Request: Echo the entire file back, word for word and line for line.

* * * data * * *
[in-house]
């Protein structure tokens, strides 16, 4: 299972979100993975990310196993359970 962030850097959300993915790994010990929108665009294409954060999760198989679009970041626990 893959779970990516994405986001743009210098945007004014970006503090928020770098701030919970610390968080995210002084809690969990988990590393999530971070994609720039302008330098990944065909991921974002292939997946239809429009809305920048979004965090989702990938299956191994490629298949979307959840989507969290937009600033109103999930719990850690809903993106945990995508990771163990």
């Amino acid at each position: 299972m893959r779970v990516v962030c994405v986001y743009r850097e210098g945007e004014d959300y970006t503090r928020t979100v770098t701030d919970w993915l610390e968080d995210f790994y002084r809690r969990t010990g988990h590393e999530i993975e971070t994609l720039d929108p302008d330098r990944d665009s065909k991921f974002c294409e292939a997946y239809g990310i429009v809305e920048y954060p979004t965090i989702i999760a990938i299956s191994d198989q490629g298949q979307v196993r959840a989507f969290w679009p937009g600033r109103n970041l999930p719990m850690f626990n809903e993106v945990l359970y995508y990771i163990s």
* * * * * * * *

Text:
[in-house]
């Protein structure tokens, strides 16, 4: 299972979100993975990310196993359970 962030850097959300993915790994010990929108665009294409954060999760198989679009970041626990 893959779970990516994405986001743009210098945007004014970006503090928020770098701030919970610390968080995210002084809690969990988990590393999530971070994609720039302008330098990944065909991921974002292939997946239809429009809305920048979004965090989702990938299956191994490629298949979307959840989507969290937009600033109103999930719990850690809903993106945990995508990771163990």
């Amino acid at each position: 299972m893959r779970v990516v962030c994405v986001y743009r850097e210098g945007e004014d959300y970006t503090r928020t979100v770098t701030d919970w993915l610390e968080d995210f790994y002084r809690r969990t010990g988990h590393e999530i993975e971070t994609l720039d929108p302008d330098r990944d665009s065909k991921f974002c294409e292939a997946y239809g990310i429009v809305e920048y954060p979004t965090i989702i999760a990938i299956s191994d198989q490629g298949q979307v196993r959840a989507f969290w679009p937009g600033r109103n970041l999930p719990m850690f626990n809903e993106v945990l359970y995508y990771i163990s």